Elizabeth Watkins


Died aged unknown

June Knowles (24 June 1923 – 14 October 2012), better known by her pen name Elizabeth Watkins, was an English author, brought up in Kenya, where her parents - Oscar Ferris Watkins (1877–1943) and Olga Florence Watkins (née Baillie Grohman) (1889–1947) - had started a coffee farm outside Nairobi, and later educated at St Anne's College, Oxford. In 1941, aged just 18, she falsified her age in order to join up with the Women's Auxiliary Air Force as a cypher officer. Serving in Cairo at the height of the Eighth Army's North African Campaign, she worked at the Heliopolis signals base and other secret locations translating top secret signals for the British High Command, including relaying intercepted German Ultra traffic, intelligence considered so secret that it was not even shared directly with the other Allies. Later posted to Kenya to be with her dying father, she was then sent to the Seychelles, where she supported the dangerous work of the Catalina crews of the Canadian and allied air forces, flying vital anti-submarine missions to protect the sea routes to India. Subsequently, volunteering for further active service she was posted to Caserta to do cyphers for the Allied advance into Southern Italy. In 1949 she married Oliver Staniforth Knowles (1920–2008) in Nairobi, they had met at Oxford University and moved to Kenya where he was in the Colonial Administration. They had four sons. Watkins died on October 14, 2012 at the age of 89 at her home in Oxford, after a short illness.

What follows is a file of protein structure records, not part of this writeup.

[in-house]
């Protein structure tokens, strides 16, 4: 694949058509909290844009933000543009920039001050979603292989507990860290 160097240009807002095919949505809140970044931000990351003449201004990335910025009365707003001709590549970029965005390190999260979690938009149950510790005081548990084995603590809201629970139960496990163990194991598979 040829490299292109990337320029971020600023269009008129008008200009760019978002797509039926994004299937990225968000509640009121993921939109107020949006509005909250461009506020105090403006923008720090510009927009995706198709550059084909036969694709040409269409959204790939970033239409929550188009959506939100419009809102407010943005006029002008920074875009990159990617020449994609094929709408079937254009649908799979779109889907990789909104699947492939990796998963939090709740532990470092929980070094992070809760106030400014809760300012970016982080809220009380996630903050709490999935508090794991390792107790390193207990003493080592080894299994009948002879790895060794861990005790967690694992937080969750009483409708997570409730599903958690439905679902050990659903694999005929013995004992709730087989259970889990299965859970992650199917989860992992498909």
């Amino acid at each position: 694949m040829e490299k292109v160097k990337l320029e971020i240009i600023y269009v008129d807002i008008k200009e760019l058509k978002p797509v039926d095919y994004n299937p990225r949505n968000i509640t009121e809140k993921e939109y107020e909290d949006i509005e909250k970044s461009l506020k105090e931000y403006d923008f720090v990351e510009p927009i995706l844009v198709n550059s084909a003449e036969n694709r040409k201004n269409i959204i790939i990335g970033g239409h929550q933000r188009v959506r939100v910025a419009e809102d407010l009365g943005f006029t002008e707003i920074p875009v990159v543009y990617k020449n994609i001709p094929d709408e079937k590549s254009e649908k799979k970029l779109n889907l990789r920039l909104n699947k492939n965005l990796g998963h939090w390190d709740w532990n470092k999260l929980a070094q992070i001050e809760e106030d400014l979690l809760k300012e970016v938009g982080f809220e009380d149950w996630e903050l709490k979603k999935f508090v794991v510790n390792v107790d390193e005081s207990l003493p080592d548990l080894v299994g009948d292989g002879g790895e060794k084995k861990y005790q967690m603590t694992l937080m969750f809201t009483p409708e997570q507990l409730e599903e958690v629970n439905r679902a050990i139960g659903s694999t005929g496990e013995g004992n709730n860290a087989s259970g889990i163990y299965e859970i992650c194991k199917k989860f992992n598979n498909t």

Wikidata Wikipedia

Commemorated on 1 plaque

Texas Historical Marker #09640

Bryan-Neyland Cemetery. Also known as the Bryan-Williams Cemetery or the Kersting Cemetery, this family burial ground is the resting place for some of Liberty County's most prominent citizens. One of the oldest graves is that of Luke Bryan (1807-69), veteran of the Battle of San Jacinto and later Liberty County sheriff. His brother Pryor Bryan (1810-73), who fought in the Texas Revolution and Civil War, married Mary A. Merriman (1817-61). Both are buried here along with daughter Laura (1847-1927) and her husband Capt. Watson D. Williams (1838-81) of the Confederate Army, later a successful publisher and Liberty businessman. Two Williams children are buried here: Jessie (1871-82) who died at age 11; and Wilda (1873-1928), a musician, who married Liberty County Judge William Neyland (1869-99) in 1895. Their son Watson (1898-1963) became a world-renowned painter. Others buried here include Eugenia Mouton (1841-1915), authoress, publisher, and half-sister of W. D. Williams; Isaiah C. Day (1812-79), the businessman and rancher for whom the town of Dayton (formerly West Liberty) is named; "Miss Yettie" Kersting (1863-1941), beloved Liberty businesswoman and benefactress; and Elizabeth Watkins whose 1853 grave is the oldest in the cemetery. Although few in number, the graves are given full care by the Liberty Cemetery Association. #9640

1300 Edgewood at Bowie St., Liberty, TX, United States where they was buried (1853)